In my last column I introduced a group of influential men that came together in Visalia on the evening of July 14th, 1915. The following morning they motored up to the Giant Forest of Sequoia National Park and camped there for the next two nights.
Among the group were the federal congressman who chaired the House Appropriations Committee, the director of the National Geographic Society, the president of the American Museum of Natural History in New York City, the chief geographer of the United States Geological Survey, and the state engineer of California.
Leading the party and serving as host as they prepared to ride into the backcountry on horses and mules was Stephen Mather, a Californian who had volunteered to spend a year helping the federal government organize its fledgling system of national parks.
Mather wanted the group to see the best and the worst of the High Sierra, and to consider what ought to be done next.
Finding the best was easy. Beginning in the Giant Forest, the group rode east on rough trails into some of the grandest scenery in the United States. Let’s join them.
From the Giant Forest they rode out the Alta Trail and then dropped down into the huge canyon of the Middle Fork of the Kaweah River. They spent their first night on the trail camped among the giant sequoias at Redwood Meadow. Immediately above their camp, the 12,000-foot-high peaks of the Great Western Divide seemed to scrape the sky.
In following days, they crossed Timber Gap, made a quick visit to Mineral King, then rode east over Franklin Pass and descended into the Yosemite-like Kern Canyon, where they spent a day fishing and recuperating in the 104° waters at Kern Hot Spring.
On the trail again, the group rode north up the floor of the great Kern Canyon past Junction Meadow, then climbed a steep, rugged trail that took them onto the alpine high country along the canyon’s eastern rim. By the evening of the 22nd, they had arrived at Crabtree Meadow at the western base of Mt. Whitney.
The following day had been set aside for climbing the peak – the highest in the forty-eight states. The well graded trail that today leads to the summit would not be constructed until 1930, and in those days, visitors climbing the peak from the west scrambled up a crudely constructed trail over loose talus and boulders – no little challenge for these urban men.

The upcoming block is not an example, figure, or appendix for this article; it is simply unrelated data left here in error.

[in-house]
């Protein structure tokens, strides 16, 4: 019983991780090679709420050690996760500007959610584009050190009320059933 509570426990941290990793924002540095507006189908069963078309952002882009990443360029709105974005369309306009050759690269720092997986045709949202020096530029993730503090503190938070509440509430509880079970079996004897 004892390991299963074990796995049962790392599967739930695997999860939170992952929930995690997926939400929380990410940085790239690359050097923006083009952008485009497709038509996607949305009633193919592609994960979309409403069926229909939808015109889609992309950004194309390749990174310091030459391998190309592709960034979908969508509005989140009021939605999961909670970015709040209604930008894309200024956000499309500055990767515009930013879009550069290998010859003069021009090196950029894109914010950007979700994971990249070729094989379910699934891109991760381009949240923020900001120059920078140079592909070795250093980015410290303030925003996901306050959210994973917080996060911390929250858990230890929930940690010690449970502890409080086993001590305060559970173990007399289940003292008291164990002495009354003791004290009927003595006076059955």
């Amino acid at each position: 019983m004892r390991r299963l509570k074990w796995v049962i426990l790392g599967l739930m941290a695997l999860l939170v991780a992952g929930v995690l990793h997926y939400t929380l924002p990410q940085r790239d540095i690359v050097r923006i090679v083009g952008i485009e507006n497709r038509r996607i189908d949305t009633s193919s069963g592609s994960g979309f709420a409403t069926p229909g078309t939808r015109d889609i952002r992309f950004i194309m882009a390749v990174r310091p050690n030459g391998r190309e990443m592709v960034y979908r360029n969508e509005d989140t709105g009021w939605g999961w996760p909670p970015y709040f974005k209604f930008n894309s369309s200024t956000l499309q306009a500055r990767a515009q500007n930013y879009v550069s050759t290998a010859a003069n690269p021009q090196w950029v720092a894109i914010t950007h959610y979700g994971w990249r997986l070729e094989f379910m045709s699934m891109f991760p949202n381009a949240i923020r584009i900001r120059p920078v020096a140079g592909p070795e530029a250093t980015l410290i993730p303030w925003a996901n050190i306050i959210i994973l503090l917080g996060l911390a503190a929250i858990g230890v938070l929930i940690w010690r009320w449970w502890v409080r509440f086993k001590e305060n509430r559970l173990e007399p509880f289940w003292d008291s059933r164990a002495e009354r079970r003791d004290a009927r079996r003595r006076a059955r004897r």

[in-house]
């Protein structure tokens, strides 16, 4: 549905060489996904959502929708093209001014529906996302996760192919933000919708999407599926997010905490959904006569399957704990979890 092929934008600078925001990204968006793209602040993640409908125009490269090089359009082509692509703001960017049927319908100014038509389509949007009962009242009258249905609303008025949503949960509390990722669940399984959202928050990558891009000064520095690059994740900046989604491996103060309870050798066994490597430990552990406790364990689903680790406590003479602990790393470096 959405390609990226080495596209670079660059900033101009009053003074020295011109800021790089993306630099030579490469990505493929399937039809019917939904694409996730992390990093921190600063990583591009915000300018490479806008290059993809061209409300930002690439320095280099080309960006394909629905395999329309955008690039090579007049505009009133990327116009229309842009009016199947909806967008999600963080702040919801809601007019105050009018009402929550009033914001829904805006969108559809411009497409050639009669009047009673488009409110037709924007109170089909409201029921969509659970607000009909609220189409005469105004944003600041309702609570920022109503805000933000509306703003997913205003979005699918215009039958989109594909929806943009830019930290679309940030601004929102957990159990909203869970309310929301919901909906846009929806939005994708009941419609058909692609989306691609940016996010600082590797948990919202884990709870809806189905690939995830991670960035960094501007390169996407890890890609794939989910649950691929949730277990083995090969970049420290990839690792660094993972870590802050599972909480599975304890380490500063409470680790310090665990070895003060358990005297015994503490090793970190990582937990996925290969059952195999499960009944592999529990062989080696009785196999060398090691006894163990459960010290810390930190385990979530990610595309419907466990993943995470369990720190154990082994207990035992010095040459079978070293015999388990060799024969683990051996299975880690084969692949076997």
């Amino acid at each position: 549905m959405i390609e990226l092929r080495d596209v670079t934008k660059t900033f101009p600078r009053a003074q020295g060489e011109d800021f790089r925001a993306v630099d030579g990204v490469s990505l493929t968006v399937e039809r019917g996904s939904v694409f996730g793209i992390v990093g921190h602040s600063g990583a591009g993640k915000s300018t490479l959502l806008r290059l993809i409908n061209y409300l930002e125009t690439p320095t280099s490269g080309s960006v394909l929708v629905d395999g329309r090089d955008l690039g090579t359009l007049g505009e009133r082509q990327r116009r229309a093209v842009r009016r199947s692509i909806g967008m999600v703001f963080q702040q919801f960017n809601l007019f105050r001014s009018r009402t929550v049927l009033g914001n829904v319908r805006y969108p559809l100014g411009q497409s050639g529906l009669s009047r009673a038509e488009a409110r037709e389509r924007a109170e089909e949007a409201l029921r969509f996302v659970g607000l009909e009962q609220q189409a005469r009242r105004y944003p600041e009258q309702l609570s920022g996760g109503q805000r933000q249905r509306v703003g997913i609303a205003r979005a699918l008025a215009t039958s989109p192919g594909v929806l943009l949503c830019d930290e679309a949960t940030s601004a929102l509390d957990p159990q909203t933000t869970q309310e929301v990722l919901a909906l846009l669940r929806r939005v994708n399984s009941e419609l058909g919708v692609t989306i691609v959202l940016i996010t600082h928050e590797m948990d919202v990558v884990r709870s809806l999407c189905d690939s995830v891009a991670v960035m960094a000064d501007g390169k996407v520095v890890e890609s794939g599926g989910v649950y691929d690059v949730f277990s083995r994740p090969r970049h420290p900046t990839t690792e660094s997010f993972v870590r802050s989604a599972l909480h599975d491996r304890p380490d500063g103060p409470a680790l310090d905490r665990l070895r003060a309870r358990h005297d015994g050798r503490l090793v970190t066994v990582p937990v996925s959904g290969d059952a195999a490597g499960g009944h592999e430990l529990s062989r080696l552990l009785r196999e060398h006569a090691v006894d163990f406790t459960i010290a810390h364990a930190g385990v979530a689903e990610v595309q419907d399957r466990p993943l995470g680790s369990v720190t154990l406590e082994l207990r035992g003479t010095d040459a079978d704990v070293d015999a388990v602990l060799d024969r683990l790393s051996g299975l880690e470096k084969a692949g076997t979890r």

Twelve men nevertheless made it to the top of the peak that day, only to be chased from the 14,500-foot summit by a thunderstorm that pelted them with hail and snow and drenched them to the skin.
Returning to camp that evening, they were welcomed again by their support party. We’ve been discussing the group as if it consisted only of its guests, but the trip was succeeding because of the tireless efforts of a sizeable support party.
Leading the effort was Chinese chef Ty Sing, on loan from the U.S. Geological Survey, where he was known as one of the best backcountry cooks in the West. Supporting him in the camp kitchen was Eugene, another Chinese cook employed by the USGS. Every night, regardless of how far the group had traveled, these two presented freshly cooked dinners served on white linen tablecloths.
Keeping everyone and everything moving was a corps of muleskinners supplied by Sequoia National Park. Park packer Frank Ewing managed the effort, and park superintendent Walter Fry was along as a guide for at least the first part of the trip.
On July 27th, after eleven days of backcountry travel, the by-now both exhilarated and exhausted group rode down out of the high country into the desert lands of the Owens Valley. They had crossed the highest part of the Sierra and summited the range’s highest peak.
As promised, they had seen both the best and the worst. As a bonded group, they had marveled at the scenery and been equally impressed by miserable trails and meadows stripped bare by grazing cattle.
But what had they really learned? What would come of all this?
(To be continued)
© Wm. Tweed